After about 50 visits, Andrew Keene, 29, can finally call Israel home. The former Columbia Heights resident made aliyah on Jan. 1, undeterred by a war with Hamas and a hostage crisis that grips the Jewish nation.
“I wondered if it was safe and a wise time to go,” said Keene, an independent digital technology consultant. “When it became clear that this was not going to be a short war, I asked myself, what am I waiting for?”
Keene is not alone in a conviction that Diaspora Jews, like himself, are needed in Israel in the wake of the Hamas massacre on Oct. 7.
In the last quarter of 2023, 4,175 individuals and families from North America applied to make aliyah through Nefesh B’Nefesh, a nonprofit Israel immigration service. The statistics – 720 since the onset of the war – mark a 142 percent increase over last year’s aliyot during the same time period.
Keene received immigration services from Nefesh B’Nefesh in partnership with Israel’s Ministry of Aliyah and Integration, The Jewish Agency for Israel, Keren Kayemeth LeIsrael and Jewish National Fund-USA.
“Israel has always been a place that felt like home,” said Keene, who was a member of the Reform Temple Sinai in D.C.
The past several weeks reinforced his decision. “I see the incredible resilience and role of civil society in the country, people stepping up to support each other and support the country,” Keene said.
Keene started the aliyah application process last July at a coffee shop in Jerusalem. It seemed overwhelming, but Nefesh B’Nefesh and its partner organizations helped him every step of the way. “They make it as easy as possible. They really are with you from the moment that you fill out the application until even after you get there.”
Raised in Milwaukee, Keene was active in NFTY, the Reform Jewish youth movement. He ultimately served as North American president. He attended Drexel University in Philadelphia where he majored in business and entrepreneurship.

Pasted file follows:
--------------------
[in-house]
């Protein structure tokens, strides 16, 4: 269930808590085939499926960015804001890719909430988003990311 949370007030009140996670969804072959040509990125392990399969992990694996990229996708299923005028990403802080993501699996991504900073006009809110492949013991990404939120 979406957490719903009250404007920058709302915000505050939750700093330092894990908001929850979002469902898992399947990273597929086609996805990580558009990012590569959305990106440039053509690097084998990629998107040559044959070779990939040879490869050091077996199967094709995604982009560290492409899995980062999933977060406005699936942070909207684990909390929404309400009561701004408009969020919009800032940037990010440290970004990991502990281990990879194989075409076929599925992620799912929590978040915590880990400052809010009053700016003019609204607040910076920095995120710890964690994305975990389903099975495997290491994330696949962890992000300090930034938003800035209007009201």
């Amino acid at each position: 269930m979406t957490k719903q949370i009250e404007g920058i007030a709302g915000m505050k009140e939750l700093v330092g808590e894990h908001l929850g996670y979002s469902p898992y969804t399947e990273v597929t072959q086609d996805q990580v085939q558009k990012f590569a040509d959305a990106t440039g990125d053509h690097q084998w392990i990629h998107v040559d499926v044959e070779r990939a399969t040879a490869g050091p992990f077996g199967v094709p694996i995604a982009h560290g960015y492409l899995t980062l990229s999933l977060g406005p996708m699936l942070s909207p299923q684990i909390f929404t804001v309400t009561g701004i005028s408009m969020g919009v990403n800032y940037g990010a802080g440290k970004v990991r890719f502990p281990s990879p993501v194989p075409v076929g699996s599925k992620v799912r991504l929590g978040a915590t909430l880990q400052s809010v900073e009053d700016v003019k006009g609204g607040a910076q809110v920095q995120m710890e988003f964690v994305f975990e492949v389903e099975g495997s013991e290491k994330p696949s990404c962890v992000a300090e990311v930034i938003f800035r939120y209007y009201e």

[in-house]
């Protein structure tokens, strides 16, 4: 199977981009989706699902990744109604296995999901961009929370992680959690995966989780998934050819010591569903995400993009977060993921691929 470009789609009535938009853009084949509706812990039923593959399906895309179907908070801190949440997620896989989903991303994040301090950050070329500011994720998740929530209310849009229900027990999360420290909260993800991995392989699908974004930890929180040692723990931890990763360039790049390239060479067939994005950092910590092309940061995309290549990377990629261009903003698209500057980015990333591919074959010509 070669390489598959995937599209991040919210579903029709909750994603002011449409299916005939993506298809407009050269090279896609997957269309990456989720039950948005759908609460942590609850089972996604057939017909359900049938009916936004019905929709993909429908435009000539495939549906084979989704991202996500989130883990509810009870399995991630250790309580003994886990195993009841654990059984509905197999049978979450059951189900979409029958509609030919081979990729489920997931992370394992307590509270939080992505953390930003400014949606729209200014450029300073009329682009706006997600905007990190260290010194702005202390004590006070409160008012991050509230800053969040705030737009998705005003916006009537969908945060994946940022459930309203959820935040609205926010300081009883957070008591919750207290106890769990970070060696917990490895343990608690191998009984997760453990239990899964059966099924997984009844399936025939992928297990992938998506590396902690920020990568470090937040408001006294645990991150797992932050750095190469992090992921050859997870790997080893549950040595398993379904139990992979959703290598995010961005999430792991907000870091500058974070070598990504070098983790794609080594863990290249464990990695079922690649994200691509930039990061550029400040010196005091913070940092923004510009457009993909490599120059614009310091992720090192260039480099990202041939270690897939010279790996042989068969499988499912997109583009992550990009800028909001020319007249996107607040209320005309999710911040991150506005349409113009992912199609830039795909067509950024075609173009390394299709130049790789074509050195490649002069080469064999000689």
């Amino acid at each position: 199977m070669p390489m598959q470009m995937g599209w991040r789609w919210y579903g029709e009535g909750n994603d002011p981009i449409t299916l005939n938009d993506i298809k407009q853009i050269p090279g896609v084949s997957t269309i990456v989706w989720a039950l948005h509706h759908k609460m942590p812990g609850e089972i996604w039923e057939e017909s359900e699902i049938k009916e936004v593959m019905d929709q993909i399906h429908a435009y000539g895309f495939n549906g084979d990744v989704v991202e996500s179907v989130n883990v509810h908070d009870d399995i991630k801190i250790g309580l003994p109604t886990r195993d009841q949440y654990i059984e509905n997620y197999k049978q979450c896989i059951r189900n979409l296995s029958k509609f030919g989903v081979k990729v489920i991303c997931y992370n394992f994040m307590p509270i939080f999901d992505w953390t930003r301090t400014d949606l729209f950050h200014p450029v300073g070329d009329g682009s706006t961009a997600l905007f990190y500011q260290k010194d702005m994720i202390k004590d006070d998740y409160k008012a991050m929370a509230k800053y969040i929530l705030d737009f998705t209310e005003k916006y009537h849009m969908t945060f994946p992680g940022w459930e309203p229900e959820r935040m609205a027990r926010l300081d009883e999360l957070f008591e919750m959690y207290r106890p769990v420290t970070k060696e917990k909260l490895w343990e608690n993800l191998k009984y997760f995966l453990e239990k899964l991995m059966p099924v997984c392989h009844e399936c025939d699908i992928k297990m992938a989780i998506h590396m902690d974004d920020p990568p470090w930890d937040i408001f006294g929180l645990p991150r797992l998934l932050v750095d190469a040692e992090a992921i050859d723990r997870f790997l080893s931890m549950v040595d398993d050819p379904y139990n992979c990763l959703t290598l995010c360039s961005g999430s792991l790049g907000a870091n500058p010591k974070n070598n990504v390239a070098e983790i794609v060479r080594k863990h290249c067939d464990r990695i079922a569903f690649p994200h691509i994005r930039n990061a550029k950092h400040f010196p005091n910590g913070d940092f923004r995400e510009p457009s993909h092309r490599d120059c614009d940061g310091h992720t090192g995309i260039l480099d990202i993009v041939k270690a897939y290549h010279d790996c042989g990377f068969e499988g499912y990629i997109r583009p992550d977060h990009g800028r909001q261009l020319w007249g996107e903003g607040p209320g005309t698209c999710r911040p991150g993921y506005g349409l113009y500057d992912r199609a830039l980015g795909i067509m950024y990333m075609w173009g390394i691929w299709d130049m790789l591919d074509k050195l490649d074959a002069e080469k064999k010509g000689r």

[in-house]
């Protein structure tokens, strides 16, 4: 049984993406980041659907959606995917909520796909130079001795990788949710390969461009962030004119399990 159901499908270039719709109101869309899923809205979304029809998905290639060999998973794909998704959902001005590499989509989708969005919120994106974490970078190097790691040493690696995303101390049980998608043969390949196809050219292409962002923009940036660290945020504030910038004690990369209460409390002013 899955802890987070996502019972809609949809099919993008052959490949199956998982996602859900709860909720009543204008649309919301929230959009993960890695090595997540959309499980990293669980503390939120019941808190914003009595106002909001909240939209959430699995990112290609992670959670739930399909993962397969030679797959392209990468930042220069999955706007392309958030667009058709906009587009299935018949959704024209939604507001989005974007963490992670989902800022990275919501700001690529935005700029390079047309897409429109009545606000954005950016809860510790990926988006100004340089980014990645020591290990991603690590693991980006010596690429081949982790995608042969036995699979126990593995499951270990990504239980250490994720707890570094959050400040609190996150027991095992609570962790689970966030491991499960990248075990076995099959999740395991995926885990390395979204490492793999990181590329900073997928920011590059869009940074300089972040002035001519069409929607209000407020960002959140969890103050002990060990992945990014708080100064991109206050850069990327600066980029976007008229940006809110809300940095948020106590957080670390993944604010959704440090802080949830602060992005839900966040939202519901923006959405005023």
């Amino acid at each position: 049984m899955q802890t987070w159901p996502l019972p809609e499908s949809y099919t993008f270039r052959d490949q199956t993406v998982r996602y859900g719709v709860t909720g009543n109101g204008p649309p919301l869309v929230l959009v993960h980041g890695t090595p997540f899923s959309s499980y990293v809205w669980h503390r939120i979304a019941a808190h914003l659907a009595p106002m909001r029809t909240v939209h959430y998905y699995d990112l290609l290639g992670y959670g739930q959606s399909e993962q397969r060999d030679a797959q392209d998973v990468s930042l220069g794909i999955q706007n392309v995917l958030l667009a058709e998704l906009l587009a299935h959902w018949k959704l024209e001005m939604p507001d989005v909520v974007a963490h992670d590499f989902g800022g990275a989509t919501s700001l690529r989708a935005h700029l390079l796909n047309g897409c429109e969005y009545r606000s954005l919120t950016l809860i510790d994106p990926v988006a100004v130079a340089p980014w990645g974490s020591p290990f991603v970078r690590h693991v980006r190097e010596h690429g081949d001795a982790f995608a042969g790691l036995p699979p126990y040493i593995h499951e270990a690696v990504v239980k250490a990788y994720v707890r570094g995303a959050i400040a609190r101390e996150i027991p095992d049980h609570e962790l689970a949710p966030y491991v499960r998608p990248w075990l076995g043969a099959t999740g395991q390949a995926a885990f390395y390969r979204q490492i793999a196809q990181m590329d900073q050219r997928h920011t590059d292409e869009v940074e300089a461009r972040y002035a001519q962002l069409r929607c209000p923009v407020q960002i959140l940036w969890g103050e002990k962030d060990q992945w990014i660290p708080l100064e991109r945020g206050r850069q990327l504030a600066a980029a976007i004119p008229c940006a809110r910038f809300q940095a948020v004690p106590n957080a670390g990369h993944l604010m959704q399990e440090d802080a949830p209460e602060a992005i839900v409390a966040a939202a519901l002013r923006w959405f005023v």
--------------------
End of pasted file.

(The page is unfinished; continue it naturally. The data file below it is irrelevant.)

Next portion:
Keene currently serves on the management committee of the World Union for Progressive Judaism and is a deputy board chairman of the Shlichut Committee of the Jewish Agency for Israel Board of Governors. He is also a member of the Expanded Executive Committee, representing the Reform movement for the World Zionist Organization.
On a WZO leadership mission in December, Keene surveyed Kfar Aza, a kibbutz near the Gaza border which was ravaged by Hamas terrorists. “We saw firsthand the level of destruction and devastation that took place there. I had been there several years ago, and I remember thinking just what a beautiful place it is, just a lovely community … It was really hard to imagine that this was done by people. It looked like a natural disaster.”
Keene had met Ofir Lipstein, head of the Sha’ar Hanegev Regional Council, who was killed in Kfar Aza in an exchange of fire with terrorists on Oct. 7.
“Several years ago, we met with him to hear about the peace activism they were doing and his vision for the region. He was a warm, incredible person. So being there a few weeks ago and knowing that he was the first to be killed was another dimension of heartbreak.”
Keene volunteered to pack boxes of supplies to soldiers and communities in need. He also pitched in on farms, picking produce because many foreign workers had left. “There’s a lot of groups coming to Israel to volunteer, which has been amazing to see.”
On Sept. 29, Keene left for a mission in Ukraine with the World Union for Progressive Judaism. The organization raised $3 million to support nine Jewish communities across the country. The money aided rescue efforts to get people out of unsafe areas. The funds also supplied food, heating and some semblance of Jewish ritual life.
“It was a really special experience. The Ukrainian people, like the Israelis, are incredibly resilient. Their commitment to Jewish life and being in a Jewish community was really quite inspiring.”
On Oct. 7, Keene was on a 16-hour train ride from Kiev and Warsaw. “All of a sudden, our phones started going off with news from friends in Israel, people that we worked with. We were confined in this train car watching it develop in real time. We were with a number of Israelis who were supposed to be flying back to Tel Aviv from Warsaw … It was a surreal experience going from one war zone in Ukraine to living vicariously through our Israeli friends and colleagues who were with us.”
Keene believes that criticism of Israel’s bombardment of Gaza is disingenuous and not rooted in facts. “There are definitely undertones of antisemitism, but when it’s done thoughtfully there is room to criticize any government, especially in an instance of war.
“On the one hand, I think that Israel has a moral obligation to defend itself and at the same time to wage war in a way that is moral. I’m not sure it’s the best time to evaluate that. But the world community is doing just that. It’s the reality.”
For information on making aliyah, visit nbn.org.il.
Ellen Braunstein is a freelance writer.